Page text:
Qi2018 Theme


The notion of ‘solidarity’ has been synchronic with the history of the Palestinian

struggle against successive colonial structures and regimes, although not always in

perfect tandem with it. The ethos and practices of ‘solidarity’ have been through a

plethora of delineations, spanning local particularities and/or global networks and



The spectrum of the contradictory practices of ‘solidarity’ has ranged

from being closely affiliated at certain times to extreme religious ideals and

idioms, towards more global socialist manifestoes during specific epochs, while

also being unremittingly hinged upon Pan-Arab idealism. These were not,

however, the only practices of ‘solidarity’ in Palestine. Historically, other forms

have fluctuated and come and gone, based on either ideologies, cultural and

humanitarian idioms, or social and tribal rapports, etc.

In Palestine, the term ‘solidarity’ has been, and still is, a buzzword in the struggle

for liberation from consecutive colonial administrations. Its forms and ideological

stances have morphed over time and geography, rising and sinking with the tides

of change in the form of the struggle for freedom. Now, it is social issues that are

coming to the fore in a moment of external and internal political and societal

struggles. Forced deterioration has led us to a moment of ambiguity, where

uncertainty becomes the standard, and where managing, and mismanaging, the

decline of the State is a recognised lifestyle. Overlapping hegemonies of religion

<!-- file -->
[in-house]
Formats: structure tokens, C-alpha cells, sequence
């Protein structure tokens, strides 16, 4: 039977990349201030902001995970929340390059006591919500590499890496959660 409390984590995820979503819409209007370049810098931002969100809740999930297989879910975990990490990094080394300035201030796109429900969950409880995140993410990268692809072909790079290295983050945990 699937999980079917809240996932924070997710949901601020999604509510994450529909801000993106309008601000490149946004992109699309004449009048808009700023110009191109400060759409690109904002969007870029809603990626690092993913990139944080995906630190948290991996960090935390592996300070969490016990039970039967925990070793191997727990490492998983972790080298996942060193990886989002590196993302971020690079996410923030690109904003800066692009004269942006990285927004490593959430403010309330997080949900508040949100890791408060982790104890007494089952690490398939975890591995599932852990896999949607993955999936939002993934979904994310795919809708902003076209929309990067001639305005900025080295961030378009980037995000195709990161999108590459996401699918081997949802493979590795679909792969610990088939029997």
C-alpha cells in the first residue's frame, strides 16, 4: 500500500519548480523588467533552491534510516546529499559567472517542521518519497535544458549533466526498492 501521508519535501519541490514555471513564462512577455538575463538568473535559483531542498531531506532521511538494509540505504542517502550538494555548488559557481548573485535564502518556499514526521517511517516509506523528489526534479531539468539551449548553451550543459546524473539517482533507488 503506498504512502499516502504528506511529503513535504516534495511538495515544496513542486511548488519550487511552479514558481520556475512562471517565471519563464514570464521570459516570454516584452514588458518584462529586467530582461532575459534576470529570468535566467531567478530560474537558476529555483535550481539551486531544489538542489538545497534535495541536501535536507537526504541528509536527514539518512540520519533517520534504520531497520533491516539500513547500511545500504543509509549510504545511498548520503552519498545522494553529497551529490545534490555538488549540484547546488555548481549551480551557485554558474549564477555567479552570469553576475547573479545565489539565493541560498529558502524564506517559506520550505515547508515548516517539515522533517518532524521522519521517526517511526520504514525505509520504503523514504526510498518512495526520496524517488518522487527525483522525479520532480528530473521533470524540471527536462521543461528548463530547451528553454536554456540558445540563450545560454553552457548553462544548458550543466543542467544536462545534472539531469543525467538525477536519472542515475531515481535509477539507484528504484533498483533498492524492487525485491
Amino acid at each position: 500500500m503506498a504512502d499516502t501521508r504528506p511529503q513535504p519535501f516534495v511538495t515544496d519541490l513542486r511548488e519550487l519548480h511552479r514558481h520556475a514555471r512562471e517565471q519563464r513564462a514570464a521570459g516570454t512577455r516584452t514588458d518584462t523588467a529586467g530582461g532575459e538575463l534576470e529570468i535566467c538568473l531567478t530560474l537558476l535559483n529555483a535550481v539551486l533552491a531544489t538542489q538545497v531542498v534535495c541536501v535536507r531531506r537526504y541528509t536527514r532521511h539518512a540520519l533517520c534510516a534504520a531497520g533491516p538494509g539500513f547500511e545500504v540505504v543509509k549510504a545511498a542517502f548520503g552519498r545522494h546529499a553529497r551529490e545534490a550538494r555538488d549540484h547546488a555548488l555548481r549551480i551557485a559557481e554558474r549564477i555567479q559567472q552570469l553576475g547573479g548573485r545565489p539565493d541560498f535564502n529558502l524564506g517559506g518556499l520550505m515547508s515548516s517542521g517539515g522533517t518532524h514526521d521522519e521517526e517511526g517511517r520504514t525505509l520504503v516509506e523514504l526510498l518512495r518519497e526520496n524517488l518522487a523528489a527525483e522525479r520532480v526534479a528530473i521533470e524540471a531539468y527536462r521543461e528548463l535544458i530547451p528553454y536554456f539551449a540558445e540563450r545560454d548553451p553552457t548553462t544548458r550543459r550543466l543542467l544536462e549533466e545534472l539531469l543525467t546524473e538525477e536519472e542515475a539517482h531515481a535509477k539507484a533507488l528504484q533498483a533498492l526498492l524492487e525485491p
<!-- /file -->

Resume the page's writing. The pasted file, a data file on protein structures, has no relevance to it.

and neoliberal culture are redefining the collective social and political stance, and

the transmutation of individual and societal ethics, whereby acceptance becomes

one of the most dismaying political consequences of capitalism. ‘The Social

Question’ becomes a disputation of the term ‘solidarity’, in order to contemplate

possibilities of departure out of this stagnant state.

The notion of the shared thoughts, values and objectives that bind us is stirred to

re-energise and re-investigate meanings of solidarity and collectivism – values that

have allowed Palestinian society to resist and stay alive for decades. While keeping

the ‘Social Question’ as a beacon, solidarity can be considered and looked at

through different lenses.

Qalandiya International invited partners and collaborators to probe ‘The Social

Question’ by means of discursive engagement with the term ‘Solidarity’ –

pertaining to opening up for global experiences, yet forging local experimentations

and contemporary definitions. Ideas of mutuality, the conventional things that

connect us all, are questioned in order to reactivate this space of solidarity and the

collective spirit that has, for decades, allowed the Palestinian community to resist

and survive. Solidarity can be seen through a series of lenses that are all

constructed initially with a common ground, The Social Question, which may help

with some answers to the question: who do we want to be as a society?